Stocks Finish Higher; Alcoa Posts Loss

Updated with Alcoa earnings results

NEW YORK ( TheStreet) -- U.S. stocks finished a touch higher Monday on mixed signals from Europe and before Alcoa ( AA) unofficially kicked off earnings season with a quarterly loss.

The Dow Jones Industrial Average gained 32.7 points, or 0.2%, to close at 12,392. The S&P 500 rose 2.9 points, or 0.2%, at 1280 and the Nasdaq added 2.3 points, or 0.09%, at 2677.

Dow component Alcoa reported a loss from continuing operations, excluding items, of $34 million, or 3 cents a share, on revenue of $5.99 billion for the fourth quarter. The aluminum-products maker lost $193 million, or 19 cents a share, in the quarter on a continuing operations basis.

The tug of war between Europe and the U.S. continues to plague investors trying to figure out how much risk to take on in the market.

Some watchers say that a high level of pessimism around fourth quarter earnings opens up the possibility for upside in stocks should companies top forecasts. "Cited in many places is the 'bearishness' of investors and cash on the sidelines that should push stocks higher in the months ahead," notes Paul Nolte, managing director at Dearborn Partners.

According to S&P Capital IQ, S&P 500 companies probably saw their fourth quarter earnings grow by 7.2% from a year earlier, significantly lower than growth of 19.7%, 19.2% and 17.6% in the prior three quarters.

"What I have consistently found to be one of the big challenges in a market environment like this is to not let my personal views about the tough economy take me out of trades that are still working well," said James "Rev Shark" DePorre, founder and CEO of Shark Asset Management.

Alcoa ran up 2.9% to $9.43 during the regular sesssion, and led the Dow index, despite negative warnings on its earnings. The company said its global smelting capacity will be reduced by 12% after the closure of certain plants and that it would record fourth-quarter restructuring charges of $155 million to $165 million. Analysts' expectations on Alcoa's results varied from a loss of 5 cents a share to a profit of 1 cent.

Ongoing talks in Europe were also presenting a conundrum. Some analysts are optimistic that leaders can break away from stalling on key issues as they did in 2011 while others say that meaningful changes are a long way down the road. Markets barely budged earlier after German Chancellor Angela Merkel said that fiscal pact talks with French President Nicolas Sarkozy went well and announced their intention that no country should abandon the euro. More talks among euro area leaders are expected in the lead up to a summit in Brussels on Jan 30, including a meeting between Italian Premier Mario Monti and Merkel on Wednesday.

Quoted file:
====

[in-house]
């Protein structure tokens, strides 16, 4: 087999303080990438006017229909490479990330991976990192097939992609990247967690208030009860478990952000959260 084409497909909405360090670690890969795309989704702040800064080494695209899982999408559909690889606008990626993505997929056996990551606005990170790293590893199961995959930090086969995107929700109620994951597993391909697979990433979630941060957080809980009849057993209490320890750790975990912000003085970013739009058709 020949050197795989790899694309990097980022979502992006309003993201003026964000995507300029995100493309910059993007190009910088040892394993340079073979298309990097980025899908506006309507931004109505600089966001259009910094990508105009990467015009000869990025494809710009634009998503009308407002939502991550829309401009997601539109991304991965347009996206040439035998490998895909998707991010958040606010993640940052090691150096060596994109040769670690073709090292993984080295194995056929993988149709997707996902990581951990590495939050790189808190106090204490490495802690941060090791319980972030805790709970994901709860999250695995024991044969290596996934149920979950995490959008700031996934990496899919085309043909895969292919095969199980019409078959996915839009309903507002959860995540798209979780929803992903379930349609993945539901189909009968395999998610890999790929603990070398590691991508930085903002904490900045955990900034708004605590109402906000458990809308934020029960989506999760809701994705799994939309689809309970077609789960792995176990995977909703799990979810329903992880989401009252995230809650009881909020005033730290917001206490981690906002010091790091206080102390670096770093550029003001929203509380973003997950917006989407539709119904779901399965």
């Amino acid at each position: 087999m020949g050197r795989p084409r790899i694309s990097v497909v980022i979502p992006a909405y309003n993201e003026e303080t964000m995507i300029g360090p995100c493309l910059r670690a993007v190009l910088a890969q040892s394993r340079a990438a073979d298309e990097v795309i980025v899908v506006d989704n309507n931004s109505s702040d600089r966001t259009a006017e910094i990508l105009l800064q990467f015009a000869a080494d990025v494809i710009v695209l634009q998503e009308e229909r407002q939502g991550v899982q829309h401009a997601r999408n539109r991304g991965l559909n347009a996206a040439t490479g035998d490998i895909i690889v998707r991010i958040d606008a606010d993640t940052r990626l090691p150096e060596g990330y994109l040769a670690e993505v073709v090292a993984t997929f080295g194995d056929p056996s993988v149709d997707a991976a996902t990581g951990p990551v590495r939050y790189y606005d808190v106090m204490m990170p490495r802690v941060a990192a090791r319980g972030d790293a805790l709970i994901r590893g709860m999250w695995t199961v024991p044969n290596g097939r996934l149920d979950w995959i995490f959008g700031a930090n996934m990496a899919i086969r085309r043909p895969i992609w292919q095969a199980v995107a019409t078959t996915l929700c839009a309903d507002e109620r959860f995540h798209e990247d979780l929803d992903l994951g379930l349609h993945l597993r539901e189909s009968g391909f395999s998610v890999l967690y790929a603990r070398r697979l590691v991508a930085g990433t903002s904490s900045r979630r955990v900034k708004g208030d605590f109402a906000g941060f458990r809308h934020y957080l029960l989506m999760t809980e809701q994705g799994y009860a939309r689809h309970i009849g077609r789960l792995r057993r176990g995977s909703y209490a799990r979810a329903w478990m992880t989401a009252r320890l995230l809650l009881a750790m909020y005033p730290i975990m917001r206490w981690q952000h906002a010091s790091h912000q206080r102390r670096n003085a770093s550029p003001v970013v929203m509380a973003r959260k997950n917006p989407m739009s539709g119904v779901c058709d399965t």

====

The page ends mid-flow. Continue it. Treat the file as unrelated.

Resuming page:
Adding to the risk of a rocky trading week are bond auctions in Spain and Italy, two countries that economists worry could face the same fate as Greece. Spain aims to issue three- and five-year bonds Thursday, while Italy follows suit Friday in its own auction of bonds and floating-rate notes.

"We would like to be able to report that Euroland's sovereign debt, financial and economic crises have all disappeared," said Carl Weinberg, economist with High Frequency Economics. "The reality is that none of these crises has been resolved, and risk of an unhappy resolution remains high."

While the euro strengthened, European stocks closed in the red. Germany's DAX lost 0.67% while London's FTSE was down 0.66%. Japan's Nikkei Average settled 1.16% lower, and Hong Kong's Hang Seng was up 1.47%.

Of the 30 Dow components, seven traded lower with Microsoft ( MSFT) and McDonald's ( MCD) sinking to the bottom.


In corporate news, Bristol-Myers Squibb ( BMY) plans to acquire Inhibitex ( INHX) for $2.5 billion, . The $26 a share offer is more than two-and-a-half times the company's closing stock price on Friday. Bristol-Myers would gain control of Inhibitex's INX-189, a pill in phase II studies with potential to become a component in the first all-oral therapies against hepatitis C. Inhibitex shot up 140.1% to $23.70 after the announcement.

Zynga ( ZNGA) dropped 9.2% to $8 on concerns about the company's revenue. Shares fell for the second straight day following a research report from Macquarie Group analyst Ben Schachter who is wary about the maker of FarmVille, as it is highly dependent on a small number of users for the majority of its revenue.

Netflix ( NFLX) shares surged 13.8% to $98.18 after hedge fund manager Whitney Tilson told CNBC that he thinks the online movie rental company, with a less than $5 billion market cap, could become an easy buyout target.

Lions Gate Entertainment ( LGF) is close to buying Summit Entertainment, the maker of the vampire movie series Twilight. Lions Gate plans to spend $400 million in cash and stock on the movie studio, according to a report by The Associated Press. Shares were up 3.1% to $8.67.

Ford's ( F) sales in China rose 7% in 2011, while sales for General Motors ( GM) during the year in China increased 8.3%. Ford was up 0.8% while GM was down 0.4%.

On Monday, the U.S. Federal Reserve said that consumer borrowing in the country rose in November to a ten-year high, a sign that Americans are becoming more confident about taking on debt and banks are becoming more confident about lending. Credit surged by $20.40 billion to $2.48 trillion, Federal Reserve said. However, the news had little impact on the markets.

February oil futures ticked down 25 cents to close at $101.31 a barrel. In other commodities, February gold futures fell $8.70 to settle at $1,608.10 an ounce as investors struggled to find direction from Europe.

The dollar index was down 0.4% to $80.94. The benchmark 10-year Treasury was unchanged, with a yield of 1.96%.

-- Written by Andrea Tse and Chao Deng in New York.

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